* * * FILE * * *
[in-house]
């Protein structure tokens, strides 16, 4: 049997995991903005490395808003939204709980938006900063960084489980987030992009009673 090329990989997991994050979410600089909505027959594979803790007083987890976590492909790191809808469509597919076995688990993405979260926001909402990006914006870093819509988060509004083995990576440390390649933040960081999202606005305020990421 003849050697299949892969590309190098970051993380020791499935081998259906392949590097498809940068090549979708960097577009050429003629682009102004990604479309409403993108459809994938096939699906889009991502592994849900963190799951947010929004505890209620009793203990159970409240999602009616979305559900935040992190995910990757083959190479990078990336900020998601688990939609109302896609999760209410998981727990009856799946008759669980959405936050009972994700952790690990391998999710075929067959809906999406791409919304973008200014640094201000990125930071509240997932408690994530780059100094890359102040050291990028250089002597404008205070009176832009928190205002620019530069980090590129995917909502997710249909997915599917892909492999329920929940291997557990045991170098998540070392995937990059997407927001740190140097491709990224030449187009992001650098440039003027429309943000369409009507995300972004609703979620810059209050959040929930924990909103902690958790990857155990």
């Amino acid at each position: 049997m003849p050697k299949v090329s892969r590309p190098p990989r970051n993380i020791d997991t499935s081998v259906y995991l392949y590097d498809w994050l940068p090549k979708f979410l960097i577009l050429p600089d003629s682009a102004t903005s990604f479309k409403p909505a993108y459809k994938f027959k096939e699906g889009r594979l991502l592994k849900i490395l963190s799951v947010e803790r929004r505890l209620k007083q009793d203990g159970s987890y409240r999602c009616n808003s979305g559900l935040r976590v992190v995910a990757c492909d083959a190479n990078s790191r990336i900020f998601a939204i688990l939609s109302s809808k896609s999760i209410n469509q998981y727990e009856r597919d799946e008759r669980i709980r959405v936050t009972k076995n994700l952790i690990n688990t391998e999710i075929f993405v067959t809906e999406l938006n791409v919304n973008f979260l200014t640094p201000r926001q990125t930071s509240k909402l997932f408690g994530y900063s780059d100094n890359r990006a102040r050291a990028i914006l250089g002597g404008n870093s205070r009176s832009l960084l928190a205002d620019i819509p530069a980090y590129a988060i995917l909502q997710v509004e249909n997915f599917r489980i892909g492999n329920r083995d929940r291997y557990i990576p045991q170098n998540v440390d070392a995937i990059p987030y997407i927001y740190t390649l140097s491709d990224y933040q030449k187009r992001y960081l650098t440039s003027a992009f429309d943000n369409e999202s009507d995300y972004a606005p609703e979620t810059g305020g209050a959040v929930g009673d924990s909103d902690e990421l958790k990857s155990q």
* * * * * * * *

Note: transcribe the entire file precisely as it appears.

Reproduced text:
[in-house]
């Protein structure tokens, strides 16, 4: 049997995991903005490395808003939204709980938006900063960084489980987030992009009673 090329990989997991994050979410600089909505027959594979803790007083987890976590492909790191809808469509597919076995688990993405979260926001909402990006914006870093819509988060509004083995990576440390390649933040960081999202606005305020990421 003849050697299949892969590309190098970051993380020791499935081998259906392949590097498809940068090549979708960097577009050429003629682009102004990604479309409403993108459809994938096939699906889009991502592994849900963190799951947010929004505890209620009793203990159970409240999602009616979305559900935040992190995910990757083959190479990078990336900020998601688990939609109302896609999760209410998981727990009856799946008759669980959405936050009972994700952790690990391998999710075929067959809906999406791409919304973008200014640094201000990125930071509240997932408690994530780059100094890359102040050291990028250089002597404008205070009176832009928190205002620019530069980090590129995917909502997710249909997915599917892909492999329920929940291997557990045991170098998540070392995937990059997407927001740190140097491709990224030449187009992001650098440039003027429309943000369409009507995300972004609703979620810059209050959040929930924990909103902690958790990857155990």
């Amino acid at each position: 049997m003849p050697k299949v090329s892969r590309p190098p990989r970051n993380i020791d997991t499935s081998v259906y995991l392949y590097d498809w994050l940068p090549k979708f979410l960097i577009l050429p600089d003629s682009a102004t903005s990604f479309k409403p909505a993108y459809k994938f027959k096939e699906g889009r594979l991502l592994k849900i490395l963190s799951v947010e803790r929004r505890l209620k007083q009793d203990g159970s987890y409240r999602c009616n808003s979305g559900l935040r976590v992190v995910a990757c492909d083959a190479n990078s790191r990336i900020f998601a939204i688990l939609s109302s809808k896609s999760i209410n469509q998981y727990e009856r597919d799946e008759r669980i709980r959405v936050t009972k076995n994700l952790i690990n688990t391998e999710i075929f993405v067959t809906e999406l938006n791409v919304n973008f979260l200014t640094p201000r926001q990125t930071s509240k909402l997932f408690g994530y900063s780059d100094n890359r990006a102040r050291a990028i914006l250089g002597g404008n870093s205070r009176s832009l960084l928190a205002d620019i819509p530069a980090y590129a988060i995917l909502q997710v509004e249909n997915f599917r489980i892909g492999n329920r083995d929940r291997y557990i990576p045991q170098n998540v440390d070392a995937i990059p987030y997407i927001y740190t390649l140097s491709d990224y933040q030449k187009r992001y960081l650098t440039s003027a992009f429309d943000n369409e999202s009507d995300y972004a606005p609703e979620t810059g305020g209050a959040v929930g009673d924990s909103d902690e990421l958790k990857s155990q």